Who is a STEM Worker?

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Written by: Liana Christin Landivar

Did you know that the most common science, technology, engineering, and math (STEM) occupation is software developer? More than 80 percent of STEM workers today are employed in computer occupations or engineering.

Two new Census Bureau reports look at the educational background and the demographic characteristics of STEM workers.

In 2011, there were 7.2 million people employed in STEM occupations, accounting for 6 percent of the workforce. An additional 7.8 million people worked in occupations related to STEM, such as health care.

When we look at the size and composition of the STEM workforce, we can see how it has changed over time, rising from 4 percent in 1970 to 6 percent in 2011.

Engineering employed the most STEM workers until the 1990s. After a surge of employment linked to the expansion of the Internet and computers in daily use, computer occupations surpassed engineering. Currently, engineers make up about a third of STEM employment, while computer workers comprise half of the STEM workforce.

Employment in STEM occupations from 1970 to 2011

Women’s representation in STEM employment has increased since the 1970s, but they remain underrepresented in engineering and computer occupations. In addition, the most recent decades show less growth in STEM employment among younger women. Most of the growth in women’s share of STEM employment among those under 40 occurred between 1970 and 1990.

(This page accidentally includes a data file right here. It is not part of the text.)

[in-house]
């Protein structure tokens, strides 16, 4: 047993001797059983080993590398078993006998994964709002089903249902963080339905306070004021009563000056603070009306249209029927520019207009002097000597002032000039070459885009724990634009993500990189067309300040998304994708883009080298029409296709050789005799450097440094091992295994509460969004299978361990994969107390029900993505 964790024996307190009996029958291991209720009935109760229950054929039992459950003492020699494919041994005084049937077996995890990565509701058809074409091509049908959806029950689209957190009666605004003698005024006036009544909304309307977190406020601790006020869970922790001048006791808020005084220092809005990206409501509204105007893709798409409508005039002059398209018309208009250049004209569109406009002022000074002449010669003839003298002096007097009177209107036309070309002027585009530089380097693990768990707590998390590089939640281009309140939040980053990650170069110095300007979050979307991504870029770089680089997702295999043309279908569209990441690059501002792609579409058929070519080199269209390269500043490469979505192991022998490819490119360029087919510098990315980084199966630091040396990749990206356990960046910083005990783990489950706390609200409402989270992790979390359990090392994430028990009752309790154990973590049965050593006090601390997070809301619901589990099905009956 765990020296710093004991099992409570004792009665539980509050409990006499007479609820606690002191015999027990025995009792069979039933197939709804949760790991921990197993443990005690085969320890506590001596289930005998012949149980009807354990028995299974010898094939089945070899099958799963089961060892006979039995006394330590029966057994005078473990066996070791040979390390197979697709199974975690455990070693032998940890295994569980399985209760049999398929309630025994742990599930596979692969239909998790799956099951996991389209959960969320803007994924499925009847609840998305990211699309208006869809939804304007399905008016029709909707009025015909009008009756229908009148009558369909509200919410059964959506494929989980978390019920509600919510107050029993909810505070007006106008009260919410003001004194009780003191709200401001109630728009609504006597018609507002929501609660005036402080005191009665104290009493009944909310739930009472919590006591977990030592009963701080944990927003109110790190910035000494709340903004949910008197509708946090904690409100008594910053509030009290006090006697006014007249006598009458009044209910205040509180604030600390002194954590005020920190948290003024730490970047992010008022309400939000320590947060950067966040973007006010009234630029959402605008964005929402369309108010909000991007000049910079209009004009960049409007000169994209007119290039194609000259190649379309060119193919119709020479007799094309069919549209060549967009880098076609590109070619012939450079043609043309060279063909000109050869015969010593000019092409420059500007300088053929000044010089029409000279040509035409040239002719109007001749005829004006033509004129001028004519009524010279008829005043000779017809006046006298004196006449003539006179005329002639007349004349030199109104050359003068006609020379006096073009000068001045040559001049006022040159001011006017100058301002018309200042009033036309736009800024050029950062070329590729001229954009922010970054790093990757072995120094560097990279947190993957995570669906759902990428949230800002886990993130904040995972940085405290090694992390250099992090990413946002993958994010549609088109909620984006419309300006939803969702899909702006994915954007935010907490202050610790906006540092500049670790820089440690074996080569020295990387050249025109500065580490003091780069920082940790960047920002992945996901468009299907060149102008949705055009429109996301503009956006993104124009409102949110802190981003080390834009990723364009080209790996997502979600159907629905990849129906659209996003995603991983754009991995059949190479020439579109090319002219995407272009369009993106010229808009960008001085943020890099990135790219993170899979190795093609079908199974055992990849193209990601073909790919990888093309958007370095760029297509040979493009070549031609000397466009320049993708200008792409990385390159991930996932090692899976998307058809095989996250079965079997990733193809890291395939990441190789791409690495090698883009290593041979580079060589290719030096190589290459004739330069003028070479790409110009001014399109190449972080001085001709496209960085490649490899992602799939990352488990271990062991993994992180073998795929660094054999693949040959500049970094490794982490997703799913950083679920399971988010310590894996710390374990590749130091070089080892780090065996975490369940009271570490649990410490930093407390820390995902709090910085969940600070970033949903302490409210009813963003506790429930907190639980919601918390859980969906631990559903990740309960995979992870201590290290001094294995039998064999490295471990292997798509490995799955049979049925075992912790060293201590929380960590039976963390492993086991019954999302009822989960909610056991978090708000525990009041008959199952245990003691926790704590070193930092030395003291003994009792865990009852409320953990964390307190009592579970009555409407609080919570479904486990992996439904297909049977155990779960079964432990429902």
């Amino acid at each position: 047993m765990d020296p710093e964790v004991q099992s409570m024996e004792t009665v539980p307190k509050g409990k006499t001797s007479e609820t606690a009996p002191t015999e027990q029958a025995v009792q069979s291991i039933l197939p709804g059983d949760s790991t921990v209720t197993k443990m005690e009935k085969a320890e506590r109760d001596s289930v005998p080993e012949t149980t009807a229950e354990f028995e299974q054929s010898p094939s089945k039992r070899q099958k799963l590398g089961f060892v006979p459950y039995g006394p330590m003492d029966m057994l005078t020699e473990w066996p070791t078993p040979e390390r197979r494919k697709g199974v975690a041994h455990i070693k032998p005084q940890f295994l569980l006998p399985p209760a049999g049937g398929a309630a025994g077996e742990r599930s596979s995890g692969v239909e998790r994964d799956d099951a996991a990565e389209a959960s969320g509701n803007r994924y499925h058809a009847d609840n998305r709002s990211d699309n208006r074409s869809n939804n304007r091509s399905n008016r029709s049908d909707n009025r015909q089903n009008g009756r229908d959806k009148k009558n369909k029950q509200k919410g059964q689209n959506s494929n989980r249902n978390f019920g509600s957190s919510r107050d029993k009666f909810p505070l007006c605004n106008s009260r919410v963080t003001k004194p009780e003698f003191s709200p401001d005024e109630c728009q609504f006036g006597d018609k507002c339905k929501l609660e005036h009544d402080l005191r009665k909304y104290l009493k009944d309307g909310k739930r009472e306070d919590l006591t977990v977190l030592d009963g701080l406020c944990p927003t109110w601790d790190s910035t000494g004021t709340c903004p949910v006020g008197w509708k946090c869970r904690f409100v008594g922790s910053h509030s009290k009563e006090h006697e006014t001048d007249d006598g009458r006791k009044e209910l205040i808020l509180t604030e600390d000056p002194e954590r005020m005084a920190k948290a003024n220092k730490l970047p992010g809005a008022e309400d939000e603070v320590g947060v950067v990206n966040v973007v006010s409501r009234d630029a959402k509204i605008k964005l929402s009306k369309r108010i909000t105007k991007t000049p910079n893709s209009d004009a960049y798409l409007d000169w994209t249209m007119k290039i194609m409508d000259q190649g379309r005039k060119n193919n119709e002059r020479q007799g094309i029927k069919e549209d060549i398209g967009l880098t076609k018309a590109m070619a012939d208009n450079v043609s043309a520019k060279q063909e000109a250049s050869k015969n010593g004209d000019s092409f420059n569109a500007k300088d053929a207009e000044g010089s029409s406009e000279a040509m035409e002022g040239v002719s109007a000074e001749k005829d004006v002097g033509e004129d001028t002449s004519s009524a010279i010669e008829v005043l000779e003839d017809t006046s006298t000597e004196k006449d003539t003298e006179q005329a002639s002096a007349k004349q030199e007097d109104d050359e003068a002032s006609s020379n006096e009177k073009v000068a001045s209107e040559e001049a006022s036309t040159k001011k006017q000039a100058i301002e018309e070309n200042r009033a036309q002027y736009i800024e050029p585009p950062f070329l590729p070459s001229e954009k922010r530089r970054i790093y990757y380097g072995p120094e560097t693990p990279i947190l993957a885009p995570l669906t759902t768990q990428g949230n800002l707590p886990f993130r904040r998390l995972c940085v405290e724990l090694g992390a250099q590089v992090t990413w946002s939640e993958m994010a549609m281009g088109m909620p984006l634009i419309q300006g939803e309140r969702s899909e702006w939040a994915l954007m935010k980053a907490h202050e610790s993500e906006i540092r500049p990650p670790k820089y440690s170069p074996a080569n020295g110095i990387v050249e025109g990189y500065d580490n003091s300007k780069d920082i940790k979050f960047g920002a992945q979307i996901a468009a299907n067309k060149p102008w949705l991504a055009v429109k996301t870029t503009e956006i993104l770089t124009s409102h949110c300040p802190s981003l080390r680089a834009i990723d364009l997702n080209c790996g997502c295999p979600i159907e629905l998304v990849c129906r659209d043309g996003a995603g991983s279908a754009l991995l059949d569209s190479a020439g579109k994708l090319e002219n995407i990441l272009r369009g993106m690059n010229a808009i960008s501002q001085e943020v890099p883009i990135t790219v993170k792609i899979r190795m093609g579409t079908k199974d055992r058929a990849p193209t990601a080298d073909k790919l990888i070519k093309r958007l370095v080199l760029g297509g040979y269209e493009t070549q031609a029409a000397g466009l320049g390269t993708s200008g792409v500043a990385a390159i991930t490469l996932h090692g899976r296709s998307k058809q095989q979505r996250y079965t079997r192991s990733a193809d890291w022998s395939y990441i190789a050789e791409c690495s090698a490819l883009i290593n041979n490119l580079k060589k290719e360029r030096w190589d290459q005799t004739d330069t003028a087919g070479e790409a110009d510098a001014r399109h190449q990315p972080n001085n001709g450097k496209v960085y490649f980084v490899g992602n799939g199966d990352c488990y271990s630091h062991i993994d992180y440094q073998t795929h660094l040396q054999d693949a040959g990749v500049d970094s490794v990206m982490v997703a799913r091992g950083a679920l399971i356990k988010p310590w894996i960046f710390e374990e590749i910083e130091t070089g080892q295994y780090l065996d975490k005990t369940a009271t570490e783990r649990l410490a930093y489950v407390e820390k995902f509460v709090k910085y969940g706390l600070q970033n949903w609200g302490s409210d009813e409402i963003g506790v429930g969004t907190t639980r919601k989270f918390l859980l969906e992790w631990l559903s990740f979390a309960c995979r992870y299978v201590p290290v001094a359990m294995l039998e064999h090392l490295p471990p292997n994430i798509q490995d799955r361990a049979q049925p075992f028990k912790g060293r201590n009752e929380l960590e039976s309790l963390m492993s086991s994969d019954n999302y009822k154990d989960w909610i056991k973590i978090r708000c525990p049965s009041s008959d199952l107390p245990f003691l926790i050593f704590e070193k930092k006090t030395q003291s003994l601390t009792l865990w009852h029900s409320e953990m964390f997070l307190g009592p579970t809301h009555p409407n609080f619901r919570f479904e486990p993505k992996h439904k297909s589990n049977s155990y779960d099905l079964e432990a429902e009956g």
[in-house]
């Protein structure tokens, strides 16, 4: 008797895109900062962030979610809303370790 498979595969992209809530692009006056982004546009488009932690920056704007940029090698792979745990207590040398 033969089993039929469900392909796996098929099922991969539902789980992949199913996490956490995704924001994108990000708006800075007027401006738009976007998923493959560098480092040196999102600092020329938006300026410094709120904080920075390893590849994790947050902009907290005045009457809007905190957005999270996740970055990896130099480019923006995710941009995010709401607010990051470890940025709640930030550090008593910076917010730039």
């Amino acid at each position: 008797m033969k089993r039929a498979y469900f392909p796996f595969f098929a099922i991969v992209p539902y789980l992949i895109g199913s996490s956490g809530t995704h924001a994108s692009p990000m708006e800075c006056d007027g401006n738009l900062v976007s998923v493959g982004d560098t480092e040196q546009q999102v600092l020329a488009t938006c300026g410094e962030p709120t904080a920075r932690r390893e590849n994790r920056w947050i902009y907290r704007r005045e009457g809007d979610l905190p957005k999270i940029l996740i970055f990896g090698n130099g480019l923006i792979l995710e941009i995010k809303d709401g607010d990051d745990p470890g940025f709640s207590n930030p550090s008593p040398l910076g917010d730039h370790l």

Employment in STEM also varies by race and Hispanic origin. About 71 percent of STEM workers are non-Hispanic white, followed by Asian (15 percent), Hispanic (7 percent) and Black (6 percent). (The estimates for Black and Hispanic employment in STEM occupations are not statistically different.)  

Standardizing STEM

Industry, government, and academic leaders have increasingly focused on STEM as a key component of innovation and increased economic prosperity. However, until recently, the definition of STEM lacked standardization, making cross-organizational and cross-national comparisons of the STEM workforce difficult.

In April 2012, the Standard Occupational Classification Policy Committee, a consortium of nine federal agencies charged with standardizing occupational definitions, issued a recommended STEM occupation classification. This classification places workers into three primary occupational domains: STEM, STEM-related, and non-STEM. STEM includes computer workers, engineers, mathematicians and statisticians, life scientists, physical scientists, and social scientists. STEM-related includes architects and health care workers. Non-STEM includes all other occupations. This classification is designed to make comparisons of the STEM workforce more consistent across federal agencies and organizations. The Census Bureau reports issued today are consistent with the new STEM occupation classification.

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